February 22, 2013

From Then ‘Til Now

Posted in Journey tagged , , , , , , , , , , at 8:27 pm by Reva

With my current lingering crash I’m considering returning to the specialist I saw about 5 years ago. This specialist played a big part in my acceptance and understanding of ME/CFS, and while life has intervened since, I think he may hold the key to some symptom relief. You can find the prequels to this post here, here, here and here and here and here and finally here (hmmm, maybe time to update and make this a little more user friendly…) .

A while after visiting the naturopath I found out a GP in Victoria who specialised in ME/CFS. I was pretty excited, especially when I found that I didn’t need a referral. I was a bit concerned about the cost of the appointments but the cost of interstate travel to get there, not to mention the toll a visit to this doctor was going to take on my health.

I was pleased when I found out the initial appointment could be done remotely, using surveys I completed and sent back and a phone call with the doctor’s practice nurse to collect some more data. There was also a request for blood tests which were sent back to the doctor.
I learnt a bit from the phone assessment. One of the things that really stuck with me is that the only activity that isn’t considered to use energy when measuring activity levels is watching television (and sleeping or lying down). I watch a lot of television. As a general rule, if I’m not working, sleeping or doing the essential household chores, I’m watching television.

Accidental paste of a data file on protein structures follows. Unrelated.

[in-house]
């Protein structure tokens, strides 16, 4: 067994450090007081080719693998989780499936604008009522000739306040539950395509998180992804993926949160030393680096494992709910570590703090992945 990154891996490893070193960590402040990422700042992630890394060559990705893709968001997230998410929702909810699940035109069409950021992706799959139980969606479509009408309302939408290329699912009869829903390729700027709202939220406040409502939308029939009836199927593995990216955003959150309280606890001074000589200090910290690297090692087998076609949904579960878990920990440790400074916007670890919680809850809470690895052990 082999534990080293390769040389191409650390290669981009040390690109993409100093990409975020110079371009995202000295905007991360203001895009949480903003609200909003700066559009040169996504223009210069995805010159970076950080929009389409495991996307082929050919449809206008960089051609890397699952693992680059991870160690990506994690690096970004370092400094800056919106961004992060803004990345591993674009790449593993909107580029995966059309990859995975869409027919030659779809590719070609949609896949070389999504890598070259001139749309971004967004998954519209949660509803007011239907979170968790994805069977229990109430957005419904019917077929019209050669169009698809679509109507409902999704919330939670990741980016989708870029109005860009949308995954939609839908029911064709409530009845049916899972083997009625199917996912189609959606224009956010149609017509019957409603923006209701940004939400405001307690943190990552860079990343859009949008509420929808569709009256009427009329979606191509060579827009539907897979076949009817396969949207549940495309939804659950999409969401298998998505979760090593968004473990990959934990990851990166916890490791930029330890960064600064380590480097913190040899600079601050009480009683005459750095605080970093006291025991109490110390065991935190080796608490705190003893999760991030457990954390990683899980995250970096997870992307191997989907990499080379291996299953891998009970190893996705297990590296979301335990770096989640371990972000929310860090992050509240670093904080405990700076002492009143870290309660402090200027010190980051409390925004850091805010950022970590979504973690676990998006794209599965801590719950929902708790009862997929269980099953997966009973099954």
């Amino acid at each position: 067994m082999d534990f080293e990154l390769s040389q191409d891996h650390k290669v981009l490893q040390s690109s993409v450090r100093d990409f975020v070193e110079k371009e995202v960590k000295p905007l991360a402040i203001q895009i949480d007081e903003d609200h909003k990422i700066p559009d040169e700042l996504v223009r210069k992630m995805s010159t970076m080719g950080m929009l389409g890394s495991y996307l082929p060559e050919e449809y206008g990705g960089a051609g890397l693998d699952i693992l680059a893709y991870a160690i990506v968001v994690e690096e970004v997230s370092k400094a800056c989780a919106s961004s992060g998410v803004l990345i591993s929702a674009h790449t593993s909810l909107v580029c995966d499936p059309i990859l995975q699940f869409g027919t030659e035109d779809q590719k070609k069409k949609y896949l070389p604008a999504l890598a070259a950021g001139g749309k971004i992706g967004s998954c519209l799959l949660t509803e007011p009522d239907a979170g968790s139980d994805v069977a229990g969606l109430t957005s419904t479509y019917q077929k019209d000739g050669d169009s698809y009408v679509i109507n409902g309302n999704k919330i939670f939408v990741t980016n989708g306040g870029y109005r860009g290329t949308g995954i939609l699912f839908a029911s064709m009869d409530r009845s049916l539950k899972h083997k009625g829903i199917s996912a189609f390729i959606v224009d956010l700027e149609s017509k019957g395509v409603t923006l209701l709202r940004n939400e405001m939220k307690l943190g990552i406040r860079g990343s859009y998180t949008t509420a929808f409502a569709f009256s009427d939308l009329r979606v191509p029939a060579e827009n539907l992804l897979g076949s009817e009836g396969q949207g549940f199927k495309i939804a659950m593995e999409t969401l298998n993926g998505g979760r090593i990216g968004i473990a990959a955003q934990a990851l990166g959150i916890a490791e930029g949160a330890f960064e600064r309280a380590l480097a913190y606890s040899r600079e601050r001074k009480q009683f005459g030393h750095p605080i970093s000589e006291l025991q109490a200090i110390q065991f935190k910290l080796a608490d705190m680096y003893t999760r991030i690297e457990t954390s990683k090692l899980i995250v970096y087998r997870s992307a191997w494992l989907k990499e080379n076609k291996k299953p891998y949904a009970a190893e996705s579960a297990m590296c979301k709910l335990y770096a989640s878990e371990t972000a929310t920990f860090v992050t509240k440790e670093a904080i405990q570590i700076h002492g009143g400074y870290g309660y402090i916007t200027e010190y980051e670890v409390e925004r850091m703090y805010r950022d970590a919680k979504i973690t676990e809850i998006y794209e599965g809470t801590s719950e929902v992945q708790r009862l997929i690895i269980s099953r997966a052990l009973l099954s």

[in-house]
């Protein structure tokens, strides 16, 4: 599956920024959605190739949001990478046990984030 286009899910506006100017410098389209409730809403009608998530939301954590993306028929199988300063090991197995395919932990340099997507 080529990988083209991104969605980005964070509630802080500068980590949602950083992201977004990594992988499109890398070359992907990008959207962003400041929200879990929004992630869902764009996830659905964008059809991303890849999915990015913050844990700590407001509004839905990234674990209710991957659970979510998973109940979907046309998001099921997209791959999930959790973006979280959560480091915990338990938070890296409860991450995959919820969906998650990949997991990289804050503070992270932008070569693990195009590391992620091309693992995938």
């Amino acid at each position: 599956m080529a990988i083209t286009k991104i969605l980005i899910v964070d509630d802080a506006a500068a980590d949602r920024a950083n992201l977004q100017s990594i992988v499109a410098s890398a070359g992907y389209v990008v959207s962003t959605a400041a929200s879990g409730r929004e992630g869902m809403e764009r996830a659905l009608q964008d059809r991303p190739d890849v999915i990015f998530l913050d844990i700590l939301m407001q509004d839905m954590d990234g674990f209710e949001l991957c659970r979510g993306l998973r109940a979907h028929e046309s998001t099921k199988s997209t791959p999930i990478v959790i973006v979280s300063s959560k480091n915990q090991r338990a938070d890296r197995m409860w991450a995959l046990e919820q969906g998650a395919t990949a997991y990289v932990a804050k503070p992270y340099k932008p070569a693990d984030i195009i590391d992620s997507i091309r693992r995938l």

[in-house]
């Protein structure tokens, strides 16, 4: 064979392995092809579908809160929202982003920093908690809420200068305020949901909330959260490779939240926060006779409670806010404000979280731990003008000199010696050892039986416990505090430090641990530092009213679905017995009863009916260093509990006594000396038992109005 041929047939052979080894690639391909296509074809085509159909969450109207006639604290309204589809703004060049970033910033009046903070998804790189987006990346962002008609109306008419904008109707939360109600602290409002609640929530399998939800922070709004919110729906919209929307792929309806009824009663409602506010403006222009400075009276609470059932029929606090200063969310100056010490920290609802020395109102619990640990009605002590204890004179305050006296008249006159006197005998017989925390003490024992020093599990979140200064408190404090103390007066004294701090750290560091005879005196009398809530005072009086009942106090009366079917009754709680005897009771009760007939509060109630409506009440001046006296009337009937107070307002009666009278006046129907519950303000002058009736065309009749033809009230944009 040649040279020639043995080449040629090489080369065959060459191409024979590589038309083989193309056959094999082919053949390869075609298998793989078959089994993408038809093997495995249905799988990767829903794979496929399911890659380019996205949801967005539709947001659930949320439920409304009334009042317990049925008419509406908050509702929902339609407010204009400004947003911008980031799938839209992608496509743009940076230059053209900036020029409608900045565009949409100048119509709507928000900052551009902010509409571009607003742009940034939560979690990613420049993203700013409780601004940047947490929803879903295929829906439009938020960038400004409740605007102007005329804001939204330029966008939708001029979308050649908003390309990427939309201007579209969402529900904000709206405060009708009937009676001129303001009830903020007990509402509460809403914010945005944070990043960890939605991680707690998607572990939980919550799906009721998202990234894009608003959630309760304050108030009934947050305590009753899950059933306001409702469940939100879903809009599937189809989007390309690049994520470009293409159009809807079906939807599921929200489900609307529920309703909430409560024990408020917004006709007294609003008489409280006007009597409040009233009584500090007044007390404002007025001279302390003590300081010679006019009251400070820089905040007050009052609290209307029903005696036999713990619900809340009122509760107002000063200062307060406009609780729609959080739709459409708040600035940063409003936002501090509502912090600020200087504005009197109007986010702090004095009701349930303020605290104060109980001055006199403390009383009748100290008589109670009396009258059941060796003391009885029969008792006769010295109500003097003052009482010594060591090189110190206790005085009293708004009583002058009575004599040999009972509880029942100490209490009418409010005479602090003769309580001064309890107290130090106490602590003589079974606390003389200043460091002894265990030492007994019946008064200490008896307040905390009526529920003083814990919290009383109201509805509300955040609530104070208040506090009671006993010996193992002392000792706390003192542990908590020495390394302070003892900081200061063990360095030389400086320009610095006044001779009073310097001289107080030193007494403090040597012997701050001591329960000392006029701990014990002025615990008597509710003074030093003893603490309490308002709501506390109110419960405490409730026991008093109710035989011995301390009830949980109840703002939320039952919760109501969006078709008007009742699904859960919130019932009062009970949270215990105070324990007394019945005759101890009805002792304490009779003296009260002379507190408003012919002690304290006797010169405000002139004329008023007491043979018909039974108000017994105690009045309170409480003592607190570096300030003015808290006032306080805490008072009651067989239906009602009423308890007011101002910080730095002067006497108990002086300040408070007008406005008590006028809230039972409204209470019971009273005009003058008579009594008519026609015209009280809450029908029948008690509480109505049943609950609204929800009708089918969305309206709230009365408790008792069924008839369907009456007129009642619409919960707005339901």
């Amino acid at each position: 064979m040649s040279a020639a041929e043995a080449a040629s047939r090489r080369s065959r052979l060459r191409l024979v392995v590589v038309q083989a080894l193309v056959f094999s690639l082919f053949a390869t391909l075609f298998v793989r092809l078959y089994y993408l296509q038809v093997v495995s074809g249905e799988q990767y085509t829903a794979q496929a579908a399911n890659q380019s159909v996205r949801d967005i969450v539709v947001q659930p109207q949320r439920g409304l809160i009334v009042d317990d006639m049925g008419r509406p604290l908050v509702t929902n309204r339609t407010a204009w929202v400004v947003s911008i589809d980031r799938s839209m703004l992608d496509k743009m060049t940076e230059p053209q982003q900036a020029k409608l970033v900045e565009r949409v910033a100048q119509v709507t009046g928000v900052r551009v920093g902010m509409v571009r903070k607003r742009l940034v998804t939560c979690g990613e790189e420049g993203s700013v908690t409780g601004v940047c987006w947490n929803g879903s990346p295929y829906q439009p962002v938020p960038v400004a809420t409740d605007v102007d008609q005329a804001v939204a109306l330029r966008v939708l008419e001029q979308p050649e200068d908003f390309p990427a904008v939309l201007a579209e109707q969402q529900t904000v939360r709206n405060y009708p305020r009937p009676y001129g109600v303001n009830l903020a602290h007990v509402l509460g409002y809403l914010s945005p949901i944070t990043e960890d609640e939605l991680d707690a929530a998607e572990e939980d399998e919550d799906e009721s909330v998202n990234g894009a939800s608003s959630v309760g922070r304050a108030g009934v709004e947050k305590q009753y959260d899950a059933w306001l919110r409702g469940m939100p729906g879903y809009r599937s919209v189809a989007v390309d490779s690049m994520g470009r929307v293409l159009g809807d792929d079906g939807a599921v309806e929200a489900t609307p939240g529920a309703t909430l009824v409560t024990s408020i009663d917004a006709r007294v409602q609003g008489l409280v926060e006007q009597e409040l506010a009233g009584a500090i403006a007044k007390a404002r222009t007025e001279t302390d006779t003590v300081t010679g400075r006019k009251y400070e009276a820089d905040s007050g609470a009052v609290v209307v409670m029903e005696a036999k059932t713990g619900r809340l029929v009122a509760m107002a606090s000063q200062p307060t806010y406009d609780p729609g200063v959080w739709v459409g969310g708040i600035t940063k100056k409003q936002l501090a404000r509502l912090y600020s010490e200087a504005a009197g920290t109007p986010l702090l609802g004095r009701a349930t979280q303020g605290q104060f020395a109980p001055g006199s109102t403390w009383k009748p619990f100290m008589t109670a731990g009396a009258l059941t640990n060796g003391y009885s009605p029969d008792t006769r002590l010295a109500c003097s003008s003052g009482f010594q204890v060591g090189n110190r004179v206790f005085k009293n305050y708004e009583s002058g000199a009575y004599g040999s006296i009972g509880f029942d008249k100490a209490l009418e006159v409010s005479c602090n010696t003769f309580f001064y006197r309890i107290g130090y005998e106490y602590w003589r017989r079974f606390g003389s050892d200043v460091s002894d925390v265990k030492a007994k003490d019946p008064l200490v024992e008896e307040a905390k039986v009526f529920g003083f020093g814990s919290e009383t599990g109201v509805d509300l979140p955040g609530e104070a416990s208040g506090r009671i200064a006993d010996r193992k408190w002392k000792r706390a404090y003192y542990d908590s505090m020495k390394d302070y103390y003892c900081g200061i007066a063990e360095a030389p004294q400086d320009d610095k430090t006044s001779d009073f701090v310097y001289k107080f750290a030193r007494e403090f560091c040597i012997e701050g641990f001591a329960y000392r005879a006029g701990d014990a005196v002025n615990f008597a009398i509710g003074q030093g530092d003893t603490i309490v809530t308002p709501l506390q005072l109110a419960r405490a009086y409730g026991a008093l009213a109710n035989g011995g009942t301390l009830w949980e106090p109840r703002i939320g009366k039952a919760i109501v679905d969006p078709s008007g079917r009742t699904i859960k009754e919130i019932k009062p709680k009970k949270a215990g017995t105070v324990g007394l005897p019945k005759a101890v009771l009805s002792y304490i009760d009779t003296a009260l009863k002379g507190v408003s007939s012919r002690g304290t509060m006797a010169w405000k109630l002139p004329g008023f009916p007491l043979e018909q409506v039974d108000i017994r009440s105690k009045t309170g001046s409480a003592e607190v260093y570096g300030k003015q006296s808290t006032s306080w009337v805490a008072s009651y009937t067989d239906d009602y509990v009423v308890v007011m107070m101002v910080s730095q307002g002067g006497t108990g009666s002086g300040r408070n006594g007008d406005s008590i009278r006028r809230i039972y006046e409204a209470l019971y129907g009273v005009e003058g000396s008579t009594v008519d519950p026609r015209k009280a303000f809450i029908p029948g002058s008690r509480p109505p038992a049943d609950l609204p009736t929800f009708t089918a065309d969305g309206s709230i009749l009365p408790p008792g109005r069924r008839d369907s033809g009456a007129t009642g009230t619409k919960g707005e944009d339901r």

The second visit was a face to face visit with the doctor. He was a kindly man who explained things really clearly, with lots of diagrams. He wrote so much down for me to take home, obviously used to working with people who had poor memories. He did some more tests, and prescribed a few follow on lab tests based on some of his findings.

Pin Cushion

Just another trip to the pathologist

One of the tests he did that day was a standing test. I started in a reclining position, and blood pressure and pulse rates were checked. I then had to stand with these tests being repeated every two minutes for up to 20 minutes. While standing I wasn’t allowed to move – not even wriggle my fingers or toes. The results were put into a computer program and changes in my pulse pressure and heart rate were calculated and graphed. Apparently this test is done to rule out POTS. During the test there was a 29% increase in my heart rate and a 29% decrease in pulse pressure. I was told that a 30% change in pulse pressure warranted further investigation for POTS. He decided to treat this as reduced blood volume and prescribed an electrolyte solution to drink a litre of each day, along with a medication to stabilise my heart rate.
He suspected I also had symptoms resulting from reactive hypoglycaemia and increased urinary excretion of potassium, so he sent me off for some tests to follow this up.